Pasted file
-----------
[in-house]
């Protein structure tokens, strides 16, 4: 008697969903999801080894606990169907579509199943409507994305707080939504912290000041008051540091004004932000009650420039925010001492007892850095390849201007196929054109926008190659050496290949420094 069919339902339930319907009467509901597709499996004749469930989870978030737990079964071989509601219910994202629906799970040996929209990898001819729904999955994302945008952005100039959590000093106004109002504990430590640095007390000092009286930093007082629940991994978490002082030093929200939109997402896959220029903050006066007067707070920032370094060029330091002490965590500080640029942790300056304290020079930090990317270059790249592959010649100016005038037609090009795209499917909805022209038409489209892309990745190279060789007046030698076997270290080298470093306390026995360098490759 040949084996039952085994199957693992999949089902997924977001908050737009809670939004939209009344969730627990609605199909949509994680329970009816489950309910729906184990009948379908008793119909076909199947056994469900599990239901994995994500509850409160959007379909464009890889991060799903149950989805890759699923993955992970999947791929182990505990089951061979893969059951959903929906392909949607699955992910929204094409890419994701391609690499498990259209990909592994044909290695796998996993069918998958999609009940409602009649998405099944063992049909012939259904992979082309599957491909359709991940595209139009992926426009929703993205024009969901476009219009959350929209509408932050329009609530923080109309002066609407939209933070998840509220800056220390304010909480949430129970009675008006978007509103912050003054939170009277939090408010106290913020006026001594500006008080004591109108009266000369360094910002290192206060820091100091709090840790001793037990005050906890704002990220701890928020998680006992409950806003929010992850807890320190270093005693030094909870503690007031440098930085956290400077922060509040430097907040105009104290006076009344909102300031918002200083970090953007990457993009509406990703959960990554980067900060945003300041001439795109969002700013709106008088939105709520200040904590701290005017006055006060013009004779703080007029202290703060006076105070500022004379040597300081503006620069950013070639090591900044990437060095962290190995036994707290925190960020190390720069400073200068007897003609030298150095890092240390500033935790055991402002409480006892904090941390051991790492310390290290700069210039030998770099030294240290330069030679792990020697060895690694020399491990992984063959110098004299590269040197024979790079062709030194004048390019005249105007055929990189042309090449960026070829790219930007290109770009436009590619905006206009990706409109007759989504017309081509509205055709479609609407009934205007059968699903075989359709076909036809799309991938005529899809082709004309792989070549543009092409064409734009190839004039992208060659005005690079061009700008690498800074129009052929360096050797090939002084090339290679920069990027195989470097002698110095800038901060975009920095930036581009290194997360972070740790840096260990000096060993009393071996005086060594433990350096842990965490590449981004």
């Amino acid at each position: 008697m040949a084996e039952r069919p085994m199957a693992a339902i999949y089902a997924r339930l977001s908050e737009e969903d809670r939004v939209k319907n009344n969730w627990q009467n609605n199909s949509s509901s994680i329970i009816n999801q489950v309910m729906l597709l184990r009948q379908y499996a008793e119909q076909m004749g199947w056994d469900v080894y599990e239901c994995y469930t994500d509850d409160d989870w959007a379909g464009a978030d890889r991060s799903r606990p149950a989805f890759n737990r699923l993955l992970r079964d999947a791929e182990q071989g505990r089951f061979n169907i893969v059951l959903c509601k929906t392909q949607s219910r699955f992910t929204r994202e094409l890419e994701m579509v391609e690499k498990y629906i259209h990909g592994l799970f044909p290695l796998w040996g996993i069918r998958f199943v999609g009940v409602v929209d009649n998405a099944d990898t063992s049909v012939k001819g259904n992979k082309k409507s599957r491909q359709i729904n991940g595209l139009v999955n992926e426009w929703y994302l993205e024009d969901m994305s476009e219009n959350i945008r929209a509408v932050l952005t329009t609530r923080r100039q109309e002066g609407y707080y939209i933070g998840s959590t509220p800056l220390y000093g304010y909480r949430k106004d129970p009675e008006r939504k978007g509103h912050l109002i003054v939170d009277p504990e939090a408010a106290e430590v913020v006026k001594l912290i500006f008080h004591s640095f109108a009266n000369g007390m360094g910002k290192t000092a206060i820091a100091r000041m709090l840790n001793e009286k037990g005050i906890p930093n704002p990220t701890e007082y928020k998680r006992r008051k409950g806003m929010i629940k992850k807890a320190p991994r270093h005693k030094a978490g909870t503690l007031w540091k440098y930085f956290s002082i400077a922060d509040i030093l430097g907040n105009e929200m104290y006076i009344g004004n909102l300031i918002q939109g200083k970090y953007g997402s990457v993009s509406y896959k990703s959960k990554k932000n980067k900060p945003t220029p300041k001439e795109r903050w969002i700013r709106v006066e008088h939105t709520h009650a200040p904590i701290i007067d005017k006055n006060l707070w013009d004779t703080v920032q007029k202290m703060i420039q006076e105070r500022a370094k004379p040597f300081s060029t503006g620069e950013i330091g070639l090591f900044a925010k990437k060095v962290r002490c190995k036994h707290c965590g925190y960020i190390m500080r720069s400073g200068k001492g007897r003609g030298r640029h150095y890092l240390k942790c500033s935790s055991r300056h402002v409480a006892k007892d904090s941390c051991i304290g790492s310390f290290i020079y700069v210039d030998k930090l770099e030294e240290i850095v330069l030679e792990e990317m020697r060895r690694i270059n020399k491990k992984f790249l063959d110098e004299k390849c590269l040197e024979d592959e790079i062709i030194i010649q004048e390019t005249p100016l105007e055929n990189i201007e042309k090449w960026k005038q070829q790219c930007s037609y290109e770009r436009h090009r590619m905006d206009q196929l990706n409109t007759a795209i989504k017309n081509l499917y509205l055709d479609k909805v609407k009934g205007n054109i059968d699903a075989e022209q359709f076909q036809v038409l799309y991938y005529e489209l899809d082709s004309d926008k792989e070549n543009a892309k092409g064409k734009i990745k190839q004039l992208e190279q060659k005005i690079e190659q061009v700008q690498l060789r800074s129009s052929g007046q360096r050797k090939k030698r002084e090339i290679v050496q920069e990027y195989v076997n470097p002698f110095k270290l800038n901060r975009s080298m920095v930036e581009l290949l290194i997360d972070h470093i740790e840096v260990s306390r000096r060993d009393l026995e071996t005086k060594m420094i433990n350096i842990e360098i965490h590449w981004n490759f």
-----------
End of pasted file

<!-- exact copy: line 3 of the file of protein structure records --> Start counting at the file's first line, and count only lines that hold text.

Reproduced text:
């Amino acid at each position: 008697m040949a084996e039952r069919p085994m199957a693992a339902i999949y089902a997924r339930l977001s908050e737009e969903d809670r939004v939209k319907n009344n969730w627990q009467n609605n199909s949509s509901s994680i329970i009816n999801q489950v309910m729906l597709l184990r009948q379908y499996a008793e119909q076909m004749g199947w056994d469900v080894y599990e239901c994995y469930t994500d509850d409160d989870w959007a379909g464009a978030d890889r991060s799903r606990p149950a989805f890759n737990r699923l993955l992970r079964d999947a791929e182990q071989g505990r089951f061979n169907i893969v059951l959903c509601k929906t392909q949607s219910r699955f992910t929204r994202e094409l890419e994701m579509v391609e690499k498990y629906i259209h990909g592994l799970f044909p290695l796998w040996g996993i069918r998958f199943v999609g009940v409602v929209d009649n998405a099944d990898t063992s049909v012939k001819g259904n992979k082309k409507s599957r491909q359709i729904n991940g595209l139009v999955n992926e426009w929703y994302l993205e024009d969901m994305s476009e219009n959350i945008r929209a509408v932050l952005t329009t609530r923080r100039q109309e002066g609407y707080y939209i933070g998840s959590t509220p800056l220390y000093g304010y909480r949430k106004d129970p009675e008006r939504k978007g509103h912050l109002i003054v939170d009277p504990e939090a408010a106290e430590v913020v006026k001594l912290i500006f008080h004591s640095f109108a009266n000369g007390m360094g910002k290192t000092a206060i820091a100091r000041m709090l840790n001793e009286k037990g005050i906890p930093n704002p990220t701890e007082y928020k998680r006992r008051k409950g806003m929010i629940k992850k807890a320190p991994r270093h005693k030094a978490g909870t503690l007031w540091k440098y930085f956290s002082i400077a922060d509040i030093l430097g907040n105009e929200m104290y006076i009344g004004n909102l300031i918002q939109g200083k970090y953007g997402s990457v993009s509406y896959k990703s959960k990554k932000n980067k900060p945003t220029p300041k001439e795109r903050w969002i700013r709106v006066e008088h939105t709520h009650a200040p904590i701290i007067d005017k006055n006060l707070w013009d004779t703080v920032q007029k202290m703060i420039q006076e105070r500022a370094k004379p040597f300081s060029t503006g620069e950013i330091g070639l090591f900044a925010k990437k060095v962290r002490c190995k036994h707290c965590g925190y960020i190390m500080r720069s400073g200068k001492g007897r003609g030298r640029h150095y890092l240390k942790c500033s935790s055991r300056h402002v409480a006892k007892d904090s941390c051991i304290g790492s310390f290290i020079y700069v210039d030998k930090l770099e030294e240290i850095v330069l030679e792990e990317m020697r060895r690694i270059n020399k491990k992984f790249l063959d110098e004299k390849c590269l040197e024979d592959e790079i062709i030194i010649q004048e390019t005249p100016l105007e055929n990189i201007e042309k090449w960026k005038q070829q790219c930007s037609y290109e770009r436009h090009r590619m905006d206009q196929l990706n409109t007759a795209i989504k017309n081509l499917y509205l055709d479609k909805v609407k009934g205007n054109i059968d699903a075989e022209q359709f076909q036809v038409l799309y991938y005529e489209l899809d082709s004309d926008k792989e070549n543009a892309k092409g064409k734009i990745k190839q004039l992208e190279q060659k005005i690079e190659q061009v700008q690498l060789r800074s129009s052929g007046q360096r050797k090939k030698r002084e090339i290679v050496q920069e990027y195989v076997n470097p002698f110095k270290l800038n901060r975009s080298m920095v930036e581009l290949l290194i997360d972070h470093i740790e840096v260990s306390r000096r060993d009393l026995e071996t005086k060594m420094i433990n350096i842990e360098i965490h590449w981004n490759f």